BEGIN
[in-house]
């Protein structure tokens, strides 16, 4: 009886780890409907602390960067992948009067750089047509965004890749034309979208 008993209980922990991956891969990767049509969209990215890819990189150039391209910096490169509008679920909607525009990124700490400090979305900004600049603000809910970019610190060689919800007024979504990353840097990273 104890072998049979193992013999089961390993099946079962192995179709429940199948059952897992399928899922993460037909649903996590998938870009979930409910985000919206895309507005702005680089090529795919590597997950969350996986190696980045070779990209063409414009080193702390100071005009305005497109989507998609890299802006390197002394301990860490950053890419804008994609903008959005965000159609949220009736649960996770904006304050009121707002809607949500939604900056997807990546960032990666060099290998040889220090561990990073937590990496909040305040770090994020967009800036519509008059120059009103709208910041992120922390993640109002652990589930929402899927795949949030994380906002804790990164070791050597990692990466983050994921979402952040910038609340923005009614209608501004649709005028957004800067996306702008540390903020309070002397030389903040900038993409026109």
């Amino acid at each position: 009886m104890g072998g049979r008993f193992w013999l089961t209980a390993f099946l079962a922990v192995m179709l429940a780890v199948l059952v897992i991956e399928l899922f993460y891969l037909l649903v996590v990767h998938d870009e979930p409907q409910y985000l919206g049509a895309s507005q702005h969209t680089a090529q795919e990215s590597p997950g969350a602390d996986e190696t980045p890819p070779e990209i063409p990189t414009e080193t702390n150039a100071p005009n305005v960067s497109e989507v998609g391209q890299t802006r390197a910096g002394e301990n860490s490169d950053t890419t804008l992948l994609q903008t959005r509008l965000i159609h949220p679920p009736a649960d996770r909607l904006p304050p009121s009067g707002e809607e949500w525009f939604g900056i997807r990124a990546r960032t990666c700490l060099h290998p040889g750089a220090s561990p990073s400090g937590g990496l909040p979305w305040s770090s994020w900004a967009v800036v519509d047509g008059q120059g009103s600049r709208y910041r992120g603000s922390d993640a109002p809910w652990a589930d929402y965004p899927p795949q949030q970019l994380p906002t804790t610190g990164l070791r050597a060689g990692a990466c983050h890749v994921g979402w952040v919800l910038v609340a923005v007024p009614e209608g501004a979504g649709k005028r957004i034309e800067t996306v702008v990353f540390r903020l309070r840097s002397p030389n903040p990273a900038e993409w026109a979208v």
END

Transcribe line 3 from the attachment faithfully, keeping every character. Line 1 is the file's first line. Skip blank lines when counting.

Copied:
């Amino acid at each position: 009886m104890g072998g049979r008993f193992w013999l089961t209980a390993f099946l079962a922990v192995m179709l429940a780890v199948l059952v897992i991956e399928l899922f993460y891969l037909l649903v996590v990767h998938d870009e979930p409907q409910y985000l919206g049509a895309s507005q702005h969209t680089a090529q795919e990215s590597p997950g969350a602390d996986e190696t980045p890819p070779e990209i063409p990189t414009e080193t702390n150039a100071p005009n305005v960067s497109e989507v998609g391209q890299t802006r390197a910096g002394e301990n860490s490169d950053t890419t804008l992948l994609q903008t959005r509008l965000i159609h949220p679920p009736a649960d996770r909607l904006p304050p009121s009067g707002e809607e949500w525009f939604g900056i997807r990124a990546r960032t990666c700490l060099h290998p040889g750089a220090s561990p990073s400090g937590g990496l909040p979305w305040s770090s994020w900004a967009v800036v519509d047509g008059q120059g009103s600049r709208y910041r992120g603000s922390d993640a109002p809910w652990a589930d929402y965004p899927p795949q949030q970019l994380p906002t804790t610190g990164l070791r050597a060689g990692a990466c983050h890749v994921g979402w952040v919800l910038v609340a923005v007024p009614e209608g501004a979504g649709k005028r957004i034309e800067t996306v702008v990353f540390r903020l309070r840097s002397p030389n903040p990273a900038e993409w026109a979208v």